(Important notice to current customers – please make sure you wash and condition your hairpiece before sending it in for repair. the factory will start charging $25 per unit if it needs to be washed before it can be handled at the factory)
Care Instructions for your new Hairpiece
As time goes on, there will be daily wear and tear to your hairpiece just like wearing the same garment all day, every day. If you frequently sleep in the prosthesis, expect the weight of your head rubbing the hair against the pillow to cause hair breakage. Rubbing your head against a car headrest or playing with the same piece of hair in your fingers will also cause hair breakage.
- Wash your scalp and the inside of your silicone cap daily
- It is essential to wash both your own scalp and the silicone cap lining every day. This maintains the grip of the silicone cap and helps avoid unpleasant odours.
- Use a small amount of Dawn dishwashing liquid and rinse off. (Just wiping with water alone won’t remove perspiration oil, and slippery silicone and odour may result.)
- Should odour develop inside the cap, mix two tablespoons of baking soda in a cup of warm water and leave applied inside the cap for three to five minutes a saturated cloth will keep the solution against the cap lining. Then rinse off.
- Wash your hair once a week
Like growing hair, your hairpiece should be shampooed at least once a week. This can be done under the shower while wearing it or by hand. Because most shampoos are formulated to remove oils from the scalp (which would dry out a hairpiece) we recommend shampoos and conditioners formulated for dry, coloured or permed hair. Many shampoos are fine to use although a shampoo for color-treated hair will help you to keep your hair from fading in the sun and under flourescent lights. We like Pureology Anti-fade in the purple bottle.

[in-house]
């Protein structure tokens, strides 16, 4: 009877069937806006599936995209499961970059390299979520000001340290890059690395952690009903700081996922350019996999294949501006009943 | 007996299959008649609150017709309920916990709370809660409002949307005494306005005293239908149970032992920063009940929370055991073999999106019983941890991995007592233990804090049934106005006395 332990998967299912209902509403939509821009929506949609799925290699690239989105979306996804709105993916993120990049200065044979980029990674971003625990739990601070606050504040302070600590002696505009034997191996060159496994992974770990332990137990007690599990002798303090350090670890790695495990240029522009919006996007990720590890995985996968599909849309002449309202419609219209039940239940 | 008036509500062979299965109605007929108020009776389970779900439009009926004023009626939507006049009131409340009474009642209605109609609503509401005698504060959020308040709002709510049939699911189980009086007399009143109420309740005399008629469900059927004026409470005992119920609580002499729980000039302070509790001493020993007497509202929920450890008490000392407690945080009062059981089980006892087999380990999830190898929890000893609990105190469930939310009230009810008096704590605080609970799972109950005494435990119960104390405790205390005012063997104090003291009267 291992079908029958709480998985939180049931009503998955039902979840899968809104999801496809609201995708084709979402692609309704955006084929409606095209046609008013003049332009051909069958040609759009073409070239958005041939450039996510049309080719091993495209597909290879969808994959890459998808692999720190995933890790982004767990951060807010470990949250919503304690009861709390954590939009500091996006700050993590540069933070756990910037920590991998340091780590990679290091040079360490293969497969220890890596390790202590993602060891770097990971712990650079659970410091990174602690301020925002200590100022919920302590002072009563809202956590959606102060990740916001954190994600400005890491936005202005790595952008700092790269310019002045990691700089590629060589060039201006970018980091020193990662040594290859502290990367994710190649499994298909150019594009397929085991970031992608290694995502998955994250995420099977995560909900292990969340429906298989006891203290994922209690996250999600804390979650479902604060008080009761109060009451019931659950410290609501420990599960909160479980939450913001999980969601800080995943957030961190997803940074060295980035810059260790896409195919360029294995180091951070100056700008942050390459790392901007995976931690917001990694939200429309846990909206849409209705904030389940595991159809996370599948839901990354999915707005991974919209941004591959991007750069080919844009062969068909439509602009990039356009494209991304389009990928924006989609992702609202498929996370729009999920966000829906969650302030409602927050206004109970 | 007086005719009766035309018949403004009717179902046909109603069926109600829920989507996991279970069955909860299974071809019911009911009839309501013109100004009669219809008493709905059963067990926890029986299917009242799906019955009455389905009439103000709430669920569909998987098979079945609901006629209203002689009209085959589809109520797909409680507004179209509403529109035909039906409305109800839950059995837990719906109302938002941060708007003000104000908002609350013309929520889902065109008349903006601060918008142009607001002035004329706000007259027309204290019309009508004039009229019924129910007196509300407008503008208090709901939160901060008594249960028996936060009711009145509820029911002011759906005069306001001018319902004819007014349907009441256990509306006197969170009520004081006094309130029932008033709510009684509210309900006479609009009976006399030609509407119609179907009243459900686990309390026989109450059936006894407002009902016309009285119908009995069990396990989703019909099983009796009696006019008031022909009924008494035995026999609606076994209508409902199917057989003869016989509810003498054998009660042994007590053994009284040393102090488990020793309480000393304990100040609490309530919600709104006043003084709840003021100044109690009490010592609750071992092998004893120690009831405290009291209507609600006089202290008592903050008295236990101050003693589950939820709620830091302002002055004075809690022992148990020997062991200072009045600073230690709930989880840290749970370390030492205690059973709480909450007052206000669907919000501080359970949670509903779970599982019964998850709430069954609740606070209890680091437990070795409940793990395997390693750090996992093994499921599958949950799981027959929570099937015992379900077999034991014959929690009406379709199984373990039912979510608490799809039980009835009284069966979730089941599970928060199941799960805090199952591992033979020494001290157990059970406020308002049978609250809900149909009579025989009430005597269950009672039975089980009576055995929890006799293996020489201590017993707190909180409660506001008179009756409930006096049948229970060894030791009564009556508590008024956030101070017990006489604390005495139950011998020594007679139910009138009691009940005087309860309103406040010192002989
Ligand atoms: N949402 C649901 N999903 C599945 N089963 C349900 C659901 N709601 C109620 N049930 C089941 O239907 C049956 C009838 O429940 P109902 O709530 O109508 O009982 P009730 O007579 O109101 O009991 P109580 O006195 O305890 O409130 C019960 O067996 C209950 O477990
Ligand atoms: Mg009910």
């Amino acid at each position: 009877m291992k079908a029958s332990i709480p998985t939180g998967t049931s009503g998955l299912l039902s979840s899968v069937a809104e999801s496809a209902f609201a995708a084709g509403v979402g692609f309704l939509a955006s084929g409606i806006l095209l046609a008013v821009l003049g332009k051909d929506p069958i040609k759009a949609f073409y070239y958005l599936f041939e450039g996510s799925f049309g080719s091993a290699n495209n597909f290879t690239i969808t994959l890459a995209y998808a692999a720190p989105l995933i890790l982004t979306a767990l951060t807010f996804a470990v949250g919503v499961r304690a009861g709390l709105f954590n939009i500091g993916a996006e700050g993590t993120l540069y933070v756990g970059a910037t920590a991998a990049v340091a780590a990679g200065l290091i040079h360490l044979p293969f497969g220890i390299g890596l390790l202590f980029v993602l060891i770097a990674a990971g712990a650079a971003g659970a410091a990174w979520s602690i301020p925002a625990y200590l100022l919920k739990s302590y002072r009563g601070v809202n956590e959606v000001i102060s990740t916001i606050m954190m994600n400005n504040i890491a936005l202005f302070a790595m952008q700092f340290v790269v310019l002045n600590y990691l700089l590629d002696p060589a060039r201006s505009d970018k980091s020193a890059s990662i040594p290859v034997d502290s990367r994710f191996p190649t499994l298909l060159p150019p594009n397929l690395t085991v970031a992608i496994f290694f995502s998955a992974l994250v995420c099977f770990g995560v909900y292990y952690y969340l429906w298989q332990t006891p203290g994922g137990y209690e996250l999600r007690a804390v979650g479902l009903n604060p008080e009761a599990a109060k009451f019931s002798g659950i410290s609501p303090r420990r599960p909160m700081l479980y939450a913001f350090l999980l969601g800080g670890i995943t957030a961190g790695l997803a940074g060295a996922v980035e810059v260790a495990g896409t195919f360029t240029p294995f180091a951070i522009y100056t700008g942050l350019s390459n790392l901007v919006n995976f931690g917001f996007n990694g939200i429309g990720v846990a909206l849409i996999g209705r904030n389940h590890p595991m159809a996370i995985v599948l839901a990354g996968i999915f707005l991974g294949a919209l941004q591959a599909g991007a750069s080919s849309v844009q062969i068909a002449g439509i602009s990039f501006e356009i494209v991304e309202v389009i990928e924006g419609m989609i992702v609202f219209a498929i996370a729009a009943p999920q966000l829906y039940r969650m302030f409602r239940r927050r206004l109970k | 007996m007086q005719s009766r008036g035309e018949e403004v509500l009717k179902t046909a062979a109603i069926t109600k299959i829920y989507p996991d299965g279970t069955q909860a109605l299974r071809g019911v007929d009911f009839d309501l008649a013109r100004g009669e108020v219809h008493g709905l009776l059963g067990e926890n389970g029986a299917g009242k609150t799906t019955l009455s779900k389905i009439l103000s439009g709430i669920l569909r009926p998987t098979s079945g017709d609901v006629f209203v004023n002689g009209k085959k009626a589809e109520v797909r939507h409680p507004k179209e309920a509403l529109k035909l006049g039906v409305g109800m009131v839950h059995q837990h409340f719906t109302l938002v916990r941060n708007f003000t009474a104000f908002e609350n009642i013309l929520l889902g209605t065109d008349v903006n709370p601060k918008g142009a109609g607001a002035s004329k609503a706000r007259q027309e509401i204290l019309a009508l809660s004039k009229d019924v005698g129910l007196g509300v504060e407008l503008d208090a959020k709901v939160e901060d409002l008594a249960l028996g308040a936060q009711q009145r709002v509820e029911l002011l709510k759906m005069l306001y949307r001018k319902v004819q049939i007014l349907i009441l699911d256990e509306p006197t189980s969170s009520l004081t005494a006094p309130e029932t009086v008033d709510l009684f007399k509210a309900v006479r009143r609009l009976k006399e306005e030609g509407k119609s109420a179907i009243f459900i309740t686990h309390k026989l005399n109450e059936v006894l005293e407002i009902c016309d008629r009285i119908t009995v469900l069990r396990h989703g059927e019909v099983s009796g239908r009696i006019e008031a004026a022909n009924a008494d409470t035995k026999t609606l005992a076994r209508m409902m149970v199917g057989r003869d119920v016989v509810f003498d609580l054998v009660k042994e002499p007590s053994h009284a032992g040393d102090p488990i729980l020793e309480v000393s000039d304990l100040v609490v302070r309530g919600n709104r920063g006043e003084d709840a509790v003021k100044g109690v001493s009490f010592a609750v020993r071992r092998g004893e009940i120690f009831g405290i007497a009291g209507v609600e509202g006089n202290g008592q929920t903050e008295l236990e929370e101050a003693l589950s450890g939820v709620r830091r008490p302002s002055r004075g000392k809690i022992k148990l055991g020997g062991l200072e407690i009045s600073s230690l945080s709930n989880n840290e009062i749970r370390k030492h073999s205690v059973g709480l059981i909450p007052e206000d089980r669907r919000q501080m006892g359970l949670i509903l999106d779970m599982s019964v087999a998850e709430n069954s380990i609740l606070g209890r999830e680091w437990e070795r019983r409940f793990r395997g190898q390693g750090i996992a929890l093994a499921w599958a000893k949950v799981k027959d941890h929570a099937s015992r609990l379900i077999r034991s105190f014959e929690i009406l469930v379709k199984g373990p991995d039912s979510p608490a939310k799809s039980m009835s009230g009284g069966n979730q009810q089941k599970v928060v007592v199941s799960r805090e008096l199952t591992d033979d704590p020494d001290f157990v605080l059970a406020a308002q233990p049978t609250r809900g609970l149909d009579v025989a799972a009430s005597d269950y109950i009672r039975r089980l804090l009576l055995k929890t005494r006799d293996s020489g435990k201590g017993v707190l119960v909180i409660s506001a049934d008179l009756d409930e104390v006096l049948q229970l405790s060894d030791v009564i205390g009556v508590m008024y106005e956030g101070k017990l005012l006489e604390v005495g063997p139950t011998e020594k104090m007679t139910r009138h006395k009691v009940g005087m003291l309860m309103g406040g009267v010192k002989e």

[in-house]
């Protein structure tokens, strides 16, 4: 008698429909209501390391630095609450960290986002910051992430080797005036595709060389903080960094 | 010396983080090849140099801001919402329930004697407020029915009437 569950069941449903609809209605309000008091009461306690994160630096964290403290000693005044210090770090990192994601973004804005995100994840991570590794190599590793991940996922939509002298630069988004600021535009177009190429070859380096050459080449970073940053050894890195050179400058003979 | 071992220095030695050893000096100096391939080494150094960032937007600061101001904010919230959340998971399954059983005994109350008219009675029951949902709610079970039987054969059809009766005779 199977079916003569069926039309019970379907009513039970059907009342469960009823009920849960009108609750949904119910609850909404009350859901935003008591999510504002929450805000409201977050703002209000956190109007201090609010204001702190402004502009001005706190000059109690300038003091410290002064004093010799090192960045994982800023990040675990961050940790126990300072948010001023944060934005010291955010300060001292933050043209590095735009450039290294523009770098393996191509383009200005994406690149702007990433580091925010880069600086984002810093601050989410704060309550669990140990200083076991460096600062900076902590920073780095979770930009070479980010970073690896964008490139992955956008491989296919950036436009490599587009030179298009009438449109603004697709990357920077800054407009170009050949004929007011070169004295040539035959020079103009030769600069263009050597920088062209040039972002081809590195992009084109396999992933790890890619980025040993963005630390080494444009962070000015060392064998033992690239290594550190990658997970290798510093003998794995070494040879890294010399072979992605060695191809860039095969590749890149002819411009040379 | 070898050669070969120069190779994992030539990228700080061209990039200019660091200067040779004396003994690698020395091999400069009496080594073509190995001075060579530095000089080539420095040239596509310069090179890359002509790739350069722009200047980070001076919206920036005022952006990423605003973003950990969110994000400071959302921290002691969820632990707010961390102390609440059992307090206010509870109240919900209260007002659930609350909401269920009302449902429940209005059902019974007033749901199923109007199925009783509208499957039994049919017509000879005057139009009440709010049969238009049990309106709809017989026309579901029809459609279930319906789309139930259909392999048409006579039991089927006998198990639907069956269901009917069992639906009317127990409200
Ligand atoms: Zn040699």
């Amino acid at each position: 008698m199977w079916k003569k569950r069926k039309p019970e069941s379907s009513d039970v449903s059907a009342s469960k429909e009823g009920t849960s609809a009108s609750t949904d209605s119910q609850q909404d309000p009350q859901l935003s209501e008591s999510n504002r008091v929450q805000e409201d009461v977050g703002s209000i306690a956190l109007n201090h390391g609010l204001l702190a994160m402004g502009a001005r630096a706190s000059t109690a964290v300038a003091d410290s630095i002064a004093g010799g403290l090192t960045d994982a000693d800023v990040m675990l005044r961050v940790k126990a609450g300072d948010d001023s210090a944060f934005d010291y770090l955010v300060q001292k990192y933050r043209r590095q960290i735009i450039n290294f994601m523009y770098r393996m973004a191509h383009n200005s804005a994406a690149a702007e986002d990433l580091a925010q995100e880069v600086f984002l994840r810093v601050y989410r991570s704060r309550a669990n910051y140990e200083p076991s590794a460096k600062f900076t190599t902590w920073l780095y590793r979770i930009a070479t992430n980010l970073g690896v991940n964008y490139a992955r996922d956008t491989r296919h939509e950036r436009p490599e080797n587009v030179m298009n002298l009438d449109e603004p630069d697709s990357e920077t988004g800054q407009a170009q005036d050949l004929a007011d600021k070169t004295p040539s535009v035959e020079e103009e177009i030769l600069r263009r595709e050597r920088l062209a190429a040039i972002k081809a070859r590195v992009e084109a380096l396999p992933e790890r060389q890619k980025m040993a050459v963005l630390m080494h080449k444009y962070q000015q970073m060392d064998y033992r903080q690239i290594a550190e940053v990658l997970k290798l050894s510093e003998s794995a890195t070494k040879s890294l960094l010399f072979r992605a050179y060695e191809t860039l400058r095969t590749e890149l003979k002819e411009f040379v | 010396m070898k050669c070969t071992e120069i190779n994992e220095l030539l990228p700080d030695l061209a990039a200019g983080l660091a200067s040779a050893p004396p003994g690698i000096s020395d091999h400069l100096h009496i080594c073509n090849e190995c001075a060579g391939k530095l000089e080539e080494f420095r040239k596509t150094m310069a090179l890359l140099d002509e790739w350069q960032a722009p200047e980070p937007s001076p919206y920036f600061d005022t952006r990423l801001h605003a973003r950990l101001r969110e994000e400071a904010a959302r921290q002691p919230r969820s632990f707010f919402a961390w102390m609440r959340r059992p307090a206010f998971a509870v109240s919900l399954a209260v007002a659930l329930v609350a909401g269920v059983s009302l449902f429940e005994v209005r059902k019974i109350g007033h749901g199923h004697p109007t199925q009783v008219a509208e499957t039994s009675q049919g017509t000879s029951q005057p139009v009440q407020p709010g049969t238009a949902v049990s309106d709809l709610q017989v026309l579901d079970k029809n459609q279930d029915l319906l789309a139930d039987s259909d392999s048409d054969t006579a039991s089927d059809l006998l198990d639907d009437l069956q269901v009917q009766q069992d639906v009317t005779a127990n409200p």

- Before you wet the hair, gently brush out any tangles. Use a wide-toothed comb or vent brush, starting at the tips and gradually working up the hair length to the crown.
- Wash the inside of the cap as you do every day (see above).
- Using tepid or lukewarm water never hot hold the hairpiece under the faucet and allow the water to run gently over and through the hair in the direction the hair flows (a hand shower is perfect for this).
- Once saturated, apply a capful of shampoo. Spread the shampoo down the hair length with your fingers and gently squeeze to work the lather through the hair. Do not rub or scrub the hair. Rinse thoroughly under the running faucet. Alternatively, you can premix the shampoo in a glass bowl in lukewarm water, dipping the hair piece in and out of the soapy solution and running your hands down the hair. You can repeat this process with the conditioner.
- Squeeze the hair (not the cap) in a towel to remove excess water and apply conditioner. (If the hair is saturated with water, it can’t absorb the conditioner).
- Spread the conditioner down the hair length with your fingers and gently squeeze through the hair. Use a wide-toothed comb to gently work the conditioner through, leaving it on for two to five minutes no longer.
- Rinse out under running water thoroughly and towel dry. Pat or squeeze the hair with the towel to blot up the water be sure you don’t rub the hair or the prosthesis scalp with the towel as it risks hair breakage.